Arnold Galiffa
No. 17, 16
Galiffa in July 1955[a]
Born:(1927-01-29)January 29, 1927
Donora, Pennsylvania, U.S.
Died:September 5, 1978(1978-09-05) (aged 51)
Glenview, Illinois, U.S.
Career information
CFL statusAmerican
Height6 ft 2 in (188 cm)
Weight193 lb (88 kg)
CollegeArmy (1946–1949)
High schoolDonora (PA)
NFL draft1950, Round: 18, Pick: 225
Drafted byGreen Bay Packers
Career history
As player
1953New York Giants
1954San Francisco 49ers
1955–1956BC Lions
1956Toronto Argonauts
Career highlights and awards
Career stats
Passing (NFL)7–25 (28.0%)
Rush TD (NFL)0
Passing (CFL)412–715 (57.6%)
TD–INT (CFL)42–35
Rush TD (CFL)2

Arnold Anthony Galiffa (January 29, 1927 – September 5, 1978) was an American gridiron football quarterback. He played college football for Army, then played professionally in both the National Football League (NFL) and Canadian Football League (CFL). He was inducted to the College Football Hall of Fame in 1983.


Galiffa was born in and attended high school in Donora, Pennsylvania.[b] There, he played several sports and earned all-state honors in basketball and football; he graduated in 1945.[2] In January 1946, Galiffa received an appointment to the United States Military Academy in West Point, New York; at the time, he was already a private in the United States Army.[3]

Galiffa's card in the 1954 Bowman Football Card Set

Galiffa played multiple sports for the Army Cadets, as they were then known, earning a total of 11 varsity letters:[4] four in baseball, four in basketball, and three in football.[5] For the four seasons he played football, 1946–1949, Army posted records of 9–0–1, 5–2–2, 8–0–1, and 9–0 for an aggregate record of 31–2–4 (.892) under head coach Earl Blaik. Galiffa was named to the 1949 All-Eastern football team,[6] and was a consensus selection to the 1949 College Football All-America Team.[7]

Galiffa graduated from West Point in June 1950, and was married that month to Margaret "Peggy" Perdok.[8] Galiffa went on to serve as a second lieutenant during the Korean War.[4]

After his military service, Galiffa played four seasons of professional football. He played in the National Football League (NFL) for the 1953 New York Giants, appearing in three games, and the 1954 San Francisco 49ers, appearing in four games.[9] He next played in the Canadian Football League (CFL) for two season. With the BC Lions, he played 14 games in 1955 but was released after one game in 1956, as the team opted to use Tony Teresa as their quarterback.[9][10] Galiffa was then signed by the Toronto Argonauts, who needed a new quarterback due to injury.[11] In 12 games with the 1956 Toronto Argonauts, he passed for 3,682 yards and 32 touchdowns.[9] Galiffa did not play professionally after 1956.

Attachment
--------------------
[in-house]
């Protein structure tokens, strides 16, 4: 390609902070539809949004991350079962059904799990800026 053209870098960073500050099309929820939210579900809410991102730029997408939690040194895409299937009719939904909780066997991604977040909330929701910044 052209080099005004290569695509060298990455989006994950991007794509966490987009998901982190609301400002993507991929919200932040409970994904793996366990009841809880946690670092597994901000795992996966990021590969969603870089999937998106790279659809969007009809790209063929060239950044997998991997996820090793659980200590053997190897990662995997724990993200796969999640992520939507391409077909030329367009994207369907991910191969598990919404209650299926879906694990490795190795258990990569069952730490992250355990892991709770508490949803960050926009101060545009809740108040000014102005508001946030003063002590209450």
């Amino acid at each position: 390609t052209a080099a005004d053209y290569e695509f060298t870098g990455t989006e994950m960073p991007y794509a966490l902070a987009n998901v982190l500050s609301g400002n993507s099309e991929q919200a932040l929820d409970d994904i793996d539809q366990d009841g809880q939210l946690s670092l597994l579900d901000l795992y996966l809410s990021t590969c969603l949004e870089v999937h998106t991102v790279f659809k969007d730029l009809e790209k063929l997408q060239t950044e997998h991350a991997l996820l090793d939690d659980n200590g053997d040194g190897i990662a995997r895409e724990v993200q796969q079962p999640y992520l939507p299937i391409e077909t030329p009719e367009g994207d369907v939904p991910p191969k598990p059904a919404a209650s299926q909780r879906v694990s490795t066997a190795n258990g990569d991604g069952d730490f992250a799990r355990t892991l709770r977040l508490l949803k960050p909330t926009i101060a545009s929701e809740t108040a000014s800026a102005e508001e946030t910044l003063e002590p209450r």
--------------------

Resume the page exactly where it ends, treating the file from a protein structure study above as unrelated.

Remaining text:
Outside of football, Galiffa worked for U.S. Steel for 23 years in operational staff services.[4] In November 1957, he won a seat on the borough council in his hometown of Donora;[12] as of February 1963, he was president of the council.[13] Galiffa died from cancer in September 1978,[14] and was survived by his wife and three children.[4] Galiffa was inducted to the College Football Hall of Fame in 1983,[15] and the Army Sports Hall of Fame in 2007.[5]


  1. ^ A crop of this photograph was published in The Province newspaper of Vancouver on July 8, 1955. Its caption read, in part, "Across 49th parallel came ex-San Francisco 49-er Arnold Galiffa this morning to join B.C. Lions. The famed quarterback was freshening up at Hotel Georgia when Province cameraman Gordon Sedawie caught him."[1]
  2. ^ Donora High School is now part of the Ringgold School District.


  1. ^ "Here's our quarterback". The Province. Vancouver. July 8, 1955. p. 16. Retrieved July 30, 2023 – via
  2. ^ "Football of basketball, it didn't matter which, they were the best". Pittsburgh Post-Gazette. August 22, 2021. p. HS30. Retrieved July 30, 2023 – via
  3. ^ "Speaking of Sports (column)". Daily Republican. Monongahela, Pennsylvania. January 15, 1946. p. 2. Retrieved July 30, 2023 – via
  4. ^ a b c d "Arnold Galiffa, West Point All-America Quarterback". Pittsburgh Post-Gazette. September 6, 1978. p. 28. Retrieved July 29, 2023 – via
  5. ^ a b "Anthony Galiffa (2007)". Retrieved July 30, 2023.
  6. ^ "Ivy League Dominates AP All-Eastern Eleven". The Sunday Times. New Brunswick, New Jersey. November 27, 1949. p. 14 – via
  7. ^ "Football Award Winners" (PDF). National Collegiate Athletic Association (NCAA). 2016. p. 8. Retrieved October 21, 2017.
  8. ^ "Army's Ace Athlete Weds". The Danville Morning News. Danville, Pennsylvania. June 16, 1950. p. 4. Retrieved July 30, 2023 – via
  9. ^ a b c "Arnie Galiffa". Retrieved July 30, 2023.
  10. ^ "Lions Cut Galiffa; May Go to Calgary". Vancouver Sun. August 22, 1956. p. 18. Retrieved July 30, 2023 – via
  11. ^ "Desperate Argos Sign Galiffa". Edmonton Journal. CP. August 31, 1956. p. 38. Retrieved July 30, 2023 – via
  12. ^ "Delsandro Wins Donora Burgess Race Easily". The Valley Independent. Monessen, Pennsylvania. November 6, 1957. p. 3. Retrieved July 30, 2023 – via
  13. ^ "Arnold Galiffa To Speak At City Cub Scout Banquet". Daily Republican. Monongahela, Pennsylvania. February 14, 1963. p. 6. Retrieved July 30, 2023 – via
  14. ^ "Arnold Galiffa Dies of Cancer". Knoxville News Sentinel. Knoxville, Tennessee. UPI. September 6, 1978. p. D-10. Retrieved July 30, 2023 – via
  15. ^ "Arnold Galiffa (1983)". Retrieved July 29, 2023.